FAG-FE8 Cylindrical roller thrust bearings 81212 MPB 801865

Lubrication Method of lubrication Lubricant Circulating oil volume Volume flow Degree of filtration

Oil circulation Additive-free mineral oil FVA 3 2l 14 cm3ymin 5 mm

Test conditions Rotational speed Axial load Bearing temperature

7.5 rpm 80 kN 70 8C

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and the rollers and the washers were weighed separately. If the additional wear of all rollers is less than 10 mg after 80-h operation time and no fatigue damages arose, the wear protection of the coating can be evaluated as very good according to the experience of the German collaborative research project ‘SFB 442’ and other research projects w6x. For another criterion of wear the surface shapes of the bearing elements are measured to indicate partial delamination of the coating or cohesive failure w3,4x. Apart from these main criterions, pictures, scanning electron microscope shots and ESMA analysis can give further information about coating performance and surface conditions. In order to prove and quantify a material carryover process, the ESMA analysis was used. It is able to detect elements and their masses in a tribolayer of a thickness of 0.1 nm up to 1 mm. Fig. 4. Design for the ZrCg coatings with different trends of carbon concentration.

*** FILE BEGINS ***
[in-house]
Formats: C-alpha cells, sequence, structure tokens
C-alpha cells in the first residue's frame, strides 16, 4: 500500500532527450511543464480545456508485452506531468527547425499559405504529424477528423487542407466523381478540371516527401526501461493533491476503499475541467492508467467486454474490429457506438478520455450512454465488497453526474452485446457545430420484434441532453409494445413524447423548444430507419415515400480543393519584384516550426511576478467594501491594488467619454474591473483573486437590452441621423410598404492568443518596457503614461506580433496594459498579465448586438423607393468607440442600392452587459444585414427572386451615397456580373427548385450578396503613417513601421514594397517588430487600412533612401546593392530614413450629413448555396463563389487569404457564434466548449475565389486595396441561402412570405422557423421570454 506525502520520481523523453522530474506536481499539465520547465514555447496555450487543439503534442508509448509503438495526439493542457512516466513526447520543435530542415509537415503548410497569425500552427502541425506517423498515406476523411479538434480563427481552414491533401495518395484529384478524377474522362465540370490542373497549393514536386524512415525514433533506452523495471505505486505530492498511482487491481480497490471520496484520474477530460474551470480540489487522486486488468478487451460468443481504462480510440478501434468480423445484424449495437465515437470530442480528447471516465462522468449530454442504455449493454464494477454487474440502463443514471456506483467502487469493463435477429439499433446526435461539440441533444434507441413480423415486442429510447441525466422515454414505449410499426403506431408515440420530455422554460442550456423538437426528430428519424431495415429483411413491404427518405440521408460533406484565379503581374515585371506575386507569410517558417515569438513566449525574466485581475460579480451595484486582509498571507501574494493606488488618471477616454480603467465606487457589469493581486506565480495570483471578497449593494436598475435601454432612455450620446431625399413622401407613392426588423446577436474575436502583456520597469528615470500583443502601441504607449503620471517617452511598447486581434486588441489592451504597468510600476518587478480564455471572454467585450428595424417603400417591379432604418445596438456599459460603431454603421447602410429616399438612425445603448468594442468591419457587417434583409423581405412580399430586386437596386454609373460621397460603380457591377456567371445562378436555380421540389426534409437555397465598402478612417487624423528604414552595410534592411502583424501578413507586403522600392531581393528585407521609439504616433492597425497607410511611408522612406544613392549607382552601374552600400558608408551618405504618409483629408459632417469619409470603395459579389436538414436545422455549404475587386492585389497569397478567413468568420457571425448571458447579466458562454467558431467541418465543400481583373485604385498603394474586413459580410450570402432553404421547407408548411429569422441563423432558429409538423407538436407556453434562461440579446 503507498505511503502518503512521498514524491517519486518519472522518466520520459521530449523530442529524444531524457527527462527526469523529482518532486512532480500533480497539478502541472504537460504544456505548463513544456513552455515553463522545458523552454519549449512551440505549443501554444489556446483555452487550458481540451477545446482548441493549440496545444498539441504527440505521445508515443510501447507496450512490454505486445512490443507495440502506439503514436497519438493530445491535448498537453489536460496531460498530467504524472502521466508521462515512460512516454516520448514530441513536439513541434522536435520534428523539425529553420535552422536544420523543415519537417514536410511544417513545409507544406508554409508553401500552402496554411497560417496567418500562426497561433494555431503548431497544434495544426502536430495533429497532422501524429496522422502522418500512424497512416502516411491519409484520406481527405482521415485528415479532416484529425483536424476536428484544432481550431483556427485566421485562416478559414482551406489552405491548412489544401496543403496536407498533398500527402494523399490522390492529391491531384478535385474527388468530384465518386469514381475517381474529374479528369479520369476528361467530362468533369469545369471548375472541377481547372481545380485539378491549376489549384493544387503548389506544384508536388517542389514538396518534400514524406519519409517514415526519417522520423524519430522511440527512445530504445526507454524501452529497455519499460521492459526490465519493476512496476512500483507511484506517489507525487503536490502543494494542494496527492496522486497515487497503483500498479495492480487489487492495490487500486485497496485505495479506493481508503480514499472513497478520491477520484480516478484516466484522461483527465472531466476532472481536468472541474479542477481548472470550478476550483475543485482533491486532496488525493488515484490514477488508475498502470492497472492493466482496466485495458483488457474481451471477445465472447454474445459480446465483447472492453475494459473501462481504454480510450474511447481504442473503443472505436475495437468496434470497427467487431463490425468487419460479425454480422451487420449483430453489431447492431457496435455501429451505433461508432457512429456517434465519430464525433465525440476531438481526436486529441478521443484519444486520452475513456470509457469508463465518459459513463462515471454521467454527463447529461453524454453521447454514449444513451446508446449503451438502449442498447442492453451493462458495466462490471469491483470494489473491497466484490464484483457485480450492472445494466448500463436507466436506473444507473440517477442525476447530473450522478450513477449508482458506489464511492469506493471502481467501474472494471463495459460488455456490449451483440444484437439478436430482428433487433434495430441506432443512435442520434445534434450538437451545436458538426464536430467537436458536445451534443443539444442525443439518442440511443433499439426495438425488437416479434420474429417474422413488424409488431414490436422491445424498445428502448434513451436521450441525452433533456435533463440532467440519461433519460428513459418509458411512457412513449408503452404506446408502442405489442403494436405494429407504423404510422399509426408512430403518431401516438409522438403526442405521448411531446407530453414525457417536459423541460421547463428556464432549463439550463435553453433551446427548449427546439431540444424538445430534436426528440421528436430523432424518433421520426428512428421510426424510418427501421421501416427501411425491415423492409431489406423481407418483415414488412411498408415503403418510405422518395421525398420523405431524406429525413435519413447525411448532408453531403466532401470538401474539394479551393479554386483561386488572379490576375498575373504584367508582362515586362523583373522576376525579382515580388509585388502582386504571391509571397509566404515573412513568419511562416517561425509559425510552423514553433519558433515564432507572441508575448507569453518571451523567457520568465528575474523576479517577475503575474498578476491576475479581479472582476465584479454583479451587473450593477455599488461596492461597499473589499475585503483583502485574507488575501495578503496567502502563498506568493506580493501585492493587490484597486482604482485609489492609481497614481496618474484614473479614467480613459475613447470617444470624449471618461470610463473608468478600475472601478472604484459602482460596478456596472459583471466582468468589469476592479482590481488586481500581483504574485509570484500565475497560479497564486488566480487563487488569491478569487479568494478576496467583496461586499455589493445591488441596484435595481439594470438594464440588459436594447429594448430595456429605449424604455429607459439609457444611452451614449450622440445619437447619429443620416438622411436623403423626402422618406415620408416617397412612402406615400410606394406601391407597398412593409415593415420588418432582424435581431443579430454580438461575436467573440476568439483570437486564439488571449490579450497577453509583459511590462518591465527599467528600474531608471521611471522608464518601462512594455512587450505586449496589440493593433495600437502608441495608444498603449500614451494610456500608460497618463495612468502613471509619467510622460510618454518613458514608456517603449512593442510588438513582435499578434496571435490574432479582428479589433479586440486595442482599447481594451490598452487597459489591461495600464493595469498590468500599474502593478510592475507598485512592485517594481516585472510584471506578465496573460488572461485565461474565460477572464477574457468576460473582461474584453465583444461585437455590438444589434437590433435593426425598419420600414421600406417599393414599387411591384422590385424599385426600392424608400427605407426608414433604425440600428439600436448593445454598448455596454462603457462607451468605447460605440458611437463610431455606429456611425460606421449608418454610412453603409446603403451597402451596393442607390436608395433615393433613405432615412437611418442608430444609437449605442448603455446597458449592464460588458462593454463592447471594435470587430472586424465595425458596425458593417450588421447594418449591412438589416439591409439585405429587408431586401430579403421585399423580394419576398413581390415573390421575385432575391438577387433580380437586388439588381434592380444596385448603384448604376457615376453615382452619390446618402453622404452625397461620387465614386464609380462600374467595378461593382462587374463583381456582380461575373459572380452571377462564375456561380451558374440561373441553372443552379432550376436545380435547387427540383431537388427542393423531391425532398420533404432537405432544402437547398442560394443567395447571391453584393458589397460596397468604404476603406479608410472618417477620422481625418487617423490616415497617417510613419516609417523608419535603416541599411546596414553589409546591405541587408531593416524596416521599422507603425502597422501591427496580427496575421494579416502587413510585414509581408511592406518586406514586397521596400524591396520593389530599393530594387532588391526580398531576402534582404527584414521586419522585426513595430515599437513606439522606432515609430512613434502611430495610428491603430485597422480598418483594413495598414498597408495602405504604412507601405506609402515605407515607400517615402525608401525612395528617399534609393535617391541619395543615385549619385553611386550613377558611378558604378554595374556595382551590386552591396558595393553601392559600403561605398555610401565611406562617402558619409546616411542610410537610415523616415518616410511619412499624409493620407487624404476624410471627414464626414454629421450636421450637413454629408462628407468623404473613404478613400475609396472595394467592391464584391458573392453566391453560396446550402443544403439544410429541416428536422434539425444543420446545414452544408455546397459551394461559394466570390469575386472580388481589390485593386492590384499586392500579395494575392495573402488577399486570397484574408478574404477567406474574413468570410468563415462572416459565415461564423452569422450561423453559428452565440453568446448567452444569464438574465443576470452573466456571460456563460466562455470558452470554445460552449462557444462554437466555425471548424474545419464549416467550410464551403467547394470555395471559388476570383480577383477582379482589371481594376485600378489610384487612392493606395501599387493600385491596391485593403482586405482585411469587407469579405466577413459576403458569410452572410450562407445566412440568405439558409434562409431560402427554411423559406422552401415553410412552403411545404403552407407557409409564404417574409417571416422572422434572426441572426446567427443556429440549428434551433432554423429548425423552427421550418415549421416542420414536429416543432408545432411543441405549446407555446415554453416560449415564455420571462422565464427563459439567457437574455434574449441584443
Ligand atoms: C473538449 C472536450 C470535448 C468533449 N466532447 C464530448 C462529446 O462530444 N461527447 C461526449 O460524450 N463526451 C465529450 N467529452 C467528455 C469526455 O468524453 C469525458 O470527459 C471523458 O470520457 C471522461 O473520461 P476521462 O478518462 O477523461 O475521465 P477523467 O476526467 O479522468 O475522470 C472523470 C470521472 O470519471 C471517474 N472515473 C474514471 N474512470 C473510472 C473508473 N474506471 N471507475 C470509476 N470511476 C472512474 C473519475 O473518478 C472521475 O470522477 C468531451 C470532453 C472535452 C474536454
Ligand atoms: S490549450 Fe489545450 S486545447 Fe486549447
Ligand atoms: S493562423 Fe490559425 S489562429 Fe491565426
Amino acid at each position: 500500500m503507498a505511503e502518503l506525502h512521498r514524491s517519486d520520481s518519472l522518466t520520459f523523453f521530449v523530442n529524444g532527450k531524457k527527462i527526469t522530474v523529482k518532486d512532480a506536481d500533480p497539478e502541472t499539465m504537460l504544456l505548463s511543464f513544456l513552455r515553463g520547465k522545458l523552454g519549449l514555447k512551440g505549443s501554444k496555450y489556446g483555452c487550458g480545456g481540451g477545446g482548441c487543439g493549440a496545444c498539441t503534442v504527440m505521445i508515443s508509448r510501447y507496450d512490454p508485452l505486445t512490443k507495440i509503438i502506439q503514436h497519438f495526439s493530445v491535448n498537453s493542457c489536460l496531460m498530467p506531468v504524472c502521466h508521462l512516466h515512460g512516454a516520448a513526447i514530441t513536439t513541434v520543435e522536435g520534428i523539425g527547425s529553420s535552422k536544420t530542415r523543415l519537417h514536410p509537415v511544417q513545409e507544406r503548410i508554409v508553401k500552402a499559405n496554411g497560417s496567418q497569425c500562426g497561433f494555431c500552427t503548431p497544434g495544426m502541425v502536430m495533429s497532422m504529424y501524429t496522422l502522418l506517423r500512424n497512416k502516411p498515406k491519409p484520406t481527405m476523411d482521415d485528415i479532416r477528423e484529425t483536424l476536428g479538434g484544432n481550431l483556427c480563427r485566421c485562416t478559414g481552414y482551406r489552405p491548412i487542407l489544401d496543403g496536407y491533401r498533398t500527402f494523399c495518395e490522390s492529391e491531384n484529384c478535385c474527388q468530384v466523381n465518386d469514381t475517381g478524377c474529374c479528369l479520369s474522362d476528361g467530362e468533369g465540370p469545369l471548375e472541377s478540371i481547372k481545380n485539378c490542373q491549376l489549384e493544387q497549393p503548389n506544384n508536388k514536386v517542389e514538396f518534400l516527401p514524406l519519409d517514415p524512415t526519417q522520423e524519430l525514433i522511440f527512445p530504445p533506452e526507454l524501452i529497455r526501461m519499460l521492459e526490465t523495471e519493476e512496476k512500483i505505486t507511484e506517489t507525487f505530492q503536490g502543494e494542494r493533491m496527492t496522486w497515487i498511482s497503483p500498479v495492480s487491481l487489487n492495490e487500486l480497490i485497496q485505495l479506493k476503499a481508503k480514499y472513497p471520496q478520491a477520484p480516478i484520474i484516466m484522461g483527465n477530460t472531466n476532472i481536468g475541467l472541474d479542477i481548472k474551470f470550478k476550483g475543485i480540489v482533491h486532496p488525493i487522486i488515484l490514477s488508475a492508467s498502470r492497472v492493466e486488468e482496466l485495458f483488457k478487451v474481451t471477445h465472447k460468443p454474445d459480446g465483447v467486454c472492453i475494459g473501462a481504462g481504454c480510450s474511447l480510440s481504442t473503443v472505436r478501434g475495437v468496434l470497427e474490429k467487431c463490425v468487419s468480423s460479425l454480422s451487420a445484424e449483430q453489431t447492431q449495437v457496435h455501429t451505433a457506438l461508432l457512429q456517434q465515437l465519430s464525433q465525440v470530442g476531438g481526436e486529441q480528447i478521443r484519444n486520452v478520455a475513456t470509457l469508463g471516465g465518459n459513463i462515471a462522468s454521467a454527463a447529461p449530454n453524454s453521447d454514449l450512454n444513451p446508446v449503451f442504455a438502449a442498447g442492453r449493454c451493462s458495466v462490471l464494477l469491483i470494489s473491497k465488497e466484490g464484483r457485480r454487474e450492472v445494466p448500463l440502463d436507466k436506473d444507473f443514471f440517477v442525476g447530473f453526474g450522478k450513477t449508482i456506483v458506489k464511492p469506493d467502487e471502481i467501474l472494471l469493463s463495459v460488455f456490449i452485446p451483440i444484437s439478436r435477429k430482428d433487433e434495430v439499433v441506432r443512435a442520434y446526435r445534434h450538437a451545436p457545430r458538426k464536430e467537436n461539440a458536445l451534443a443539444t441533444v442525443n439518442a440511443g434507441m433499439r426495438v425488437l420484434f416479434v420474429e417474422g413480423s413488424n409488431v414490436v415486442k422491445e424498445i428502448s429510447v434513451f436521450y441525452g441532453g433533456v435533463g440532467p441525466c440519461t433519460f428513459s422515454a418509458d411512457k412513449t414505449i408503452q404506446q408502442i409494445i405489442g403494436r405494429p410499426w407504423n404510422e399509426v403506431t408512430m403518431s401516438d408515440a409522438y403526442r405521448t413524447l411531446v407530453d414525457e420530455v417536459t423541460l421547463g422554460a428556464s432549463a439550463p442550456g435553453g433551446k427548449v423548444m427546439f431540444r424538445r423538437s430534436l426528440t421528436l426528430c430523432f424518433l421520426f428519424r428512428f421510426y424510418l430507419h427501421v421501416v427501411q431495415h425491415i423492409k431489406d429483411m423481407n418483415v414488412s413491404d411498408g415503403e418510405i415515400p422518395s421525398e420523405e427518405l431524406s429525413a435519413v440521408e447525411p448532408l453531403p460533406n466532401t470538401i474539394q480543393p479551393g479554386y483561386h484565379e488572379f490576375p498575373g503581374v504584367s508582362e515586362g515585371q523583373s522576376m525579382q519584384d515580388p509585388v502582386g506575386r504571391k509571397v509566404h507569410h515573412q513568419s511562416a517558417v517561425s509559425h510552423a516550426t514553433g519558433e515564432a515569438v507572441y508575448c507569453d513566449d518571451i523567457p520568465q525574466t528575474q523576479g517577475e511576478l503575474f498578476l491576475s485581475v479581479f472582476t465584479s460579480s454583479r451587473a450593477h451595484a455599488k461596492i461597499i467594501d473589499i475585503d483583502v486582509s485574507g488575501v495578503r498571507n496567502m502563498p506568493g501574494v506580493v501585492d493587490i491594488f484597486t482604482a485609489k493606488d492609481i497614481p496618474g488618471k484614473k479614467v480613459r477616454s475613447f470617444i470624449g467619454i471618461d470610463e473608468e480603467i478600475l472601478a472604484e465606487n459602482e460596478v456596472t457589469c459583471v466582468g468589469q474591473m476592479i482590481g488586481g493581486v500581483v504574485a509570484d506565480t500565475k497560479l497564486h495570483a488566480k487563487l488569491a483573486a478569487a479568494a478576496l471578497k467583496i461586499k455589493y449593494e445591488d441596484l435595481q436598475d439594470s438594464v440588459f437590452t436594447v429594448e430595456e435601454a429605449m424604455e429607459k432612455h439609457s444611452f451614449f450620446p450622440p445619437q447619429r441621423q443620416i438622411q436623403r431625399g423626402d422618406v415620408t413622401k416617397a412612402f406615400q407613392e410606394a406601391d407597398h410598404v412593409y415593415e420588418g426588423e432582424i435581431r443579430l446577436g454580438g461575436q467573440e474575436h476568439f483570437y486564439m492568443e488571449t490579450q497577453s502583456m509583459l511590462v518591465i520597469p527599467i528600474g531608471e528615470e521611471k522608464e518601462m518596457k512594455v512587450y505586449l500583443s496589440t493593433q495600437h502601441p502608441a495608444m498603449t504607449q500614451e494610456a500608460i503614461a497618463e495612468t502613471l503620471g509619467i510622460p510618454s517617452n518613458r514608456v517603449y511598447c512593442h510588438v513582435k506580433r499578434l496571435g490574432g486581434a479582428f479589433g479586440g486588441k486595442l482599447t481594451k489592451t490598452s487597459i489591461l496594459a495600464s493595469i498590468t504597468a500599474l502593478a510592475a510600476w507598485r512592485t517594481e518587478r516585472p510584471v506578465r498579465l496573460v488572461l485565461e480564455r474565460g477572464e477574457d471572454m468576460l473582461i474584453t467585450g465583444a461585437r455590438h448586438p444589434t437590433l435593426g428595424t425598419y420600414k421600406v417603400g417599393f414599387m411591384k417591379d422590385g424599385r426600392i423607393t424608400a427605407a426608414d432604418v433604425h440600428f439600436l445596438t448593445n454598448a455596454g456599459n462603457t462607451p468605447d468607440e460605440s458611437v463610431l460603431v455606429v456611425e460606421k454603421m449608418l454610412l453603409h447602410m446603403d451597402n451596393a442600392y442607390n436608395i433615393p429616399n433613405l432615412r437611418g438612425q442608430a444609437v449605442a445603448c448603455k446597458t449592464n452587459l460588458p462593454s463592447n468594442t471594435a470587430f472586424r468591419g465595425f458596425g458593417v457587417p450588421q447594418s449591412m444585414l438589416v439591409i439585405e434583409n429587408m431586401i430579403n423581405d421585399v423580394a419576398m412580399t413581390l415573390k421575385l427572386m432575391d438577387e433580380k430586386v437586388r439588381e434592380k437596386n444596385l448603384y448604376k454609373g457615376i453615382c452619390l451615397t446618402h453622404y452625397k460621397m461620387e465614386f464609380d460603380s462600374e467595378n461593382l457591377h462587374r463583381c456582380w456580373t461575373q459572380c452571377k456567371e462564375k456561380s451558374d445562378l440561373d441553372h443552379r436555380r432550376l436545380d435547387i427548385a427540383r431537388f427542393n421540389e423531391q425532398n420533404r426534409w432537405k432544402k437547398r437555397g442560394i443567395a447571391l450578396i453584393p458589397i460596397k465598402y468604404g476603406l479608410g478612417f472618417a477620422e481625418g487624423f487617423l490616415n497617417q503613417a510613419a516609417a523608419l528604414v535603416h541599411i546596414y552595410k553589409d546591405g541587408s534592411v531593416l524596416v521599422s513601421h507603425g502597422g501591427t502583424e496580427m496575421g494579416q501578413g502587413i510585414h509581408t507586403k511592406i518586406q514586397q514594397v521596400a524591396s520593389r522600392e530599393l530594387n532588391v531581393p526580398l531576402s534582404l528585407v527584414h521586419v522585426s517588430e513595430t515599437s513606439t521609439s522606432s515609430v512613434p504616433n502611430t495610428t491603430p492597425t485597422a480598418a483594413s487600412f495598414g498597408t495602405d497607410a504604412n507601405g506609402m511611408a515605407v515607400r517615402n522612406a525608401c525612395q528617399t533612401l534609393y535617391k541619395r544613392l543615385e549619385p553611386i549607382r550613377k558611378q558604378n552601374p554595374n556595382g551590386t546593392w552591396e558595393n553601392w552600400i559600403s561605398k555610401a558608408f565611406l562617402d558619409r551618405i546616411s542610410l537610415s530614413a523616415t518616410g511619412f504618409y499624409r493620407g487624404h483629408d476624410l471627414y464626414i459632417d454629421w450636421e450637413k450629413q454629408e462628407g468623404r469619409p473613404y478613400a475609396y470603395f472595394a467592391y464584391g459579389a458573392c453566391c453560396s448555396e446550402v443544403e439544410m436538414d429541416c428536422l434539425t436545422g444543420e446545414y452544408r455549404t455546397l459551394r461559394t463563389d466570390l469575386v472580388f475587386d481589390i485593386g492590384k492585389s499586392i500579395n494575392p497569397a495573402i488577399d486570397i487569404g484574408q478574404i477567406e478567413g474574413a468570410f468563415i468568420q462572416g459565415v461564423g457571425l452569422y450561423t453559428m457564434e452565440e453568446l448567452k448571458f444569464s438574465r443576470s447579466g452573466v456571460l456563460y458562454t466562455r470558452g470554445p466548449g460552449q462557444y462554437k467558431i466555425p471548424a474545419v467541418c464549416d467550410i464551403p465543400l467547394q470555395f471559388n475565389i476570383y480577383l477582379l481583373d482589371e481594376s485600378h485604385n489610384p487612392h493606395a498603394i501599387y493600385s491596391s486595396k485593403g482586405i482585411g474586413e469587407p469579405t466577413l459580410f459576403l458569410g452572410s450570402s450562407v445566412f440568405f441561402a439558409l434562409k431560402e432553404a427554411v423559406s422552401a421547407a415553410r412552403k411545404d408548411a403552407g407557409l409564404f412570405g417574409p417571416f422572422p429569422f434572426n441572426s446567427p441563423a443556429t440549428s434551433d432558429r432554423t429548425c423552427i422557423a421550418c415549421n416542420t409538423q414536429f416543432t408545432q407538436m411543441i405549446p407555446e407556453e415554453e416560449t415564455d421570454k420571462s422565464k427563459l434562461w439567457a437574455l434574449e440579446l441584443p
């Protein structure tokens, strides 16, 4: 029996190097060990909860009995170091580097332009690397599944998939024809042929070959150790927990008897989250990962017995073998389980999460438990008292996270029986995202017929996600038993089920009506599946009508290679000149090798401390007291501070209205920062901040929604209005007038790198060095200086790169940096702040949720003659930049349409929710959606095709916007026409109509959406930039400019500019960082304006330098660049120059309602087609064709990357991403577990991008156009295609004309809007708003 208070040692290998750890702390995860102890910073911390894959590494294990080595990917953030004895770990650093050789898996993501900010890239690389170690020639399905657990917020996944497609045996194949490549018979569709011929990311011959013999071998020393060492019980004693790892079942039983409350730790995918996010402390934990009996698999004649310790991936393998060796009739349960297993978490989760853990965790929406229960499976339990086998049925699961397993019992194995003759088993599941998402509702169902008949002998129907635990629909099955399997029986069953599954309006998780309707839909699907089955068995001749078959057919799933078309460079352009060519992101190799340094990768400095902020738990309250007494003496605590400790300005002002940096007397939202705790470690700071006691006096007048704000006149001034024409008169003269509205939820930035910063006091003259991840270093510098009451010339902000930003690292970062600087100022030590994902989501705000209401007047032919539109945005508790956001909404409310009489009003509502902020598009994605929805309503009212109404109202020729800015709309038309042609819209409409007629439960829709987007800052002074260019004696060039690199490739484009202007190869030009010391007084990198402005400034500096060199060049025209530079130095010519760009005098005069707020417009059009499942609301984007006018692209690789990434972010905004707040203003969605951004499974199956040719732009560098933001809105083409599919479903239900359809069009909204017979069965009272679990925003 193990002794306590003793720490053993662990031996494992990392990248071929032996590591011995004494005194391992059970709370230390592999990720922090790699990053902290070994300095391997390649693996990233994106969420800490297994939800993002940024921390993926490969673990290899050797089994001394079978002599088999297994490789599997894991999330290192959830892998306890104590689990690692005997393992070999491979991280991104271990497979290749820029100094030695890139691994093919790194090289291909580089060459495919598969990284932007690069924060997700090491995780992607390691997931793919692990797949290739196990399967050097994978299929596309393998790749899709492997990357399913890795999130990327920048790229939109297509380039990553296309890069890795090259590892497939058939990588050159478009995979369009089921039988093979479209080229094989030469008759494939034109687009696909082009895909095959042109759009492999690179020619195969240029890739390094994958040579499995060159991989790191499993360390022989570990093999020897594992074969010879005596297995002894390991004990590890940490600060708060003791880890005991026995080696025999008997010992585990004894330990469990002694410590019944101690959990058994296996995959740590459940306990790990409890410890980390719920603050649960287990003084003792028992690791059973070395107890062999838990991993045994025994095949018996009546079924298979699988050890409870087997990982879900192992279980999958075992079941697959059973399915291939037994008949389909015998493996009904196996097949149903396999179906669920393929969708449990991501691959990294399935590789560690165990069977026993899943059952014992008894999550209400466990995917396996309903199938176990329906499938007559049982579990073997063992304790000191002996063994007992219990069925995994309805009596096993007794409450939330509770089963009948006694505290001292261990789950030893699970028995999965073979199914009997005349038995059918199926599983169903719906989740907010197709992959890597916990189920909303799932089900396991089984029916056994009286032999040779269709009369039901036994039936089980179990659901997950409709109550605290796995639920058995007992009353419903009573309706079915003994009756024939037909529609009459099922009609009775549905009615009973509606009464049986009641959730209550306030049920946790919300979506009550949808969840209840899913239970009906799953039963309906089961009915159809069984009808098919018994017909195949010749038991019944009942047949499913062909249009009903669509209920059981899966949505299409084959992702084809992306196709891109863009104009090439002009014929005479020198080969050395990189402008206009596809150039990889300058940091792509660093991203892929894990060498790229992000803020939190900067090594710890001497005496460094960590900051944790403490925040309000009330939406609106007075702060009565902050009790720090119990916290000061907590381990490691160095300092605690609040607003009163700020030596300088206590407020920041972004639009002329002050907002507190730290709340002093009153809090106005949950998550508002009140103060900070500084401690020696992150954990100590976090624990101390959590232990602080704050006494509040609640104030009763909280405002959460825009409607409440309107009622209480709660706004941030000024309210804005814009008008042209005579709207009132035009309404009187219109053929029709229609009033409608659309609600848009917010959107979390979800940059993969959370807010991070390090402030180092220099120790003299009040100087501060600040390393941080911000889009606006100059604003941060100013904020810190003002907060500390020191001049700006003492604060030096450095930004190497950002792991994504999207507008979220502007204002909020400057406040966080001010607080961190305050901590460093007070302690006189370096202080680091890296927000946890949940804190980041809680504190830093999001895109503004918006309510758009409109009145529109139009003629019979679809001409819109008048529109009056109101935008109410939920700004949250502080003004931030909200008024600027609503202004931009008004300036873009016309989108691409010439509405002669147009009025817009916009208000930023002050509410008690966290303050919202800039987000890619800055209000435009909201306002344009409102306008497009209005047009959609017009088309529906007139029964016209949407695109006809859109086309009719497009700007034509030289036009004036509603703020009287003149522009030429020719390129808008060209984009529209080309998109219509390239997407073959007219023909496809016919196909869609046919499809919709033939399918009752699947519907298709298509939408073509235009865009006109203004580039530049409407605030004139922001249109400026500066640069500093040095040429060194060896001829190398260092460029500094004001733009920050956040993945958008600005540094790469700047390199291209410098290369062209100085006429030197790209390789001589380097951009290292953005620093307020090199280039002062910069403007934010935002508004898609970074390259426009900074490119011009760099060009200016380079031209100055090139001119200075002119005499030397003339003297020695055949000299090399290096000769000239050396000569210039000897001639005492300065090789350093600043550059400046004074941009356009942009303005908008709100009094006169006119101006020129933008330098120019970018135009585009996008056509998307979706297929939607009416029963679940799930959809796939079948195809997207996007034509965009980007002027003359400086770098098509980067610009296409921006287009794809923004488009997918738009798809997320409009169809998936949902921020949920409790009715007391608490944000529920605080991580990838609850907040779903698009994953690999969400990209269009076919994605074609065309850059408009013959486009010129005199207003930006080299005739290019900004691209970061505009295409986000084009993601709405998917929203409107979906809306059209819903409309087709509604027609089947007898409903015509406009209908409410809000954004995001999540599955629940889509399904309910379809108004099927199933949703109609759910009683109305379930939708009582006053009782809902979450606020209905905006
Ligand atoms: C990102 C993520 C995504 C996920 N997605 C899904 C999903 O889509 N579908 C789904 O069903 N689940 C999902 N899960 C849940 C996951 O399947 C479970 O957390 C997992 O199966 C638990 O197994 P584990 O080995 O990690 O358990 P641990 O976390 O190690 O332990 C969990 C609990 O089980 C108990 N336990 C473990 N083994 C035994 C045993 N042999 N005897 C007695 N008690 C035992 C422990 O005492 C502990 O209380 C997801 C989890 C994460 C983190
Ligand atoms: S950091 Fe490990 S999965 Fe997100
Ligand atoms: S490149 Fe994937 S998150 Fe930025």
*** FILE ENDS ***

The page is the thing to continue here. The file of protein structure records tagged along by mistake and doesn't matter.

2.3. Examined PVD-coatings Table 2 shows the properties of the coatings, which were deposited on the roller bearings (measurements by the Material Science Institute in Aachen). PVD processes were used for all coatings, which guarantee a temperature smaller than the tempering temperature of the substrate (100Cr6). The loss of hardness is here less important than the change of accurate dimensions w8x. The bearings were coated by Lugscheider w8x, the companies Balzers w9x and Metaplas Ionon w7x. The thicknesses of the examined coatings are between 2 and 3 mm. In detail the influence of two different gradients of ZrCg-coated bearings on wear resistance were investigated. The carbon gradient in the coatings 1006.ZrCg and 1009.ZrCg (for the mechanical properties see Table 2) was separated in different ways. A linear inclination of the carbon gradient was produced in the 1009.ZrCg coating. The top layer of pure carbon was separated out of the reaction gas during the PVD-process. 1006.ZrCg became a non-linear carbon gradient with more homogenous transition to the Zr-bonding layer and the carbon top layer. Here, the carbon top layer was a bit thicker. Both coating designs are shown in Fig. 4.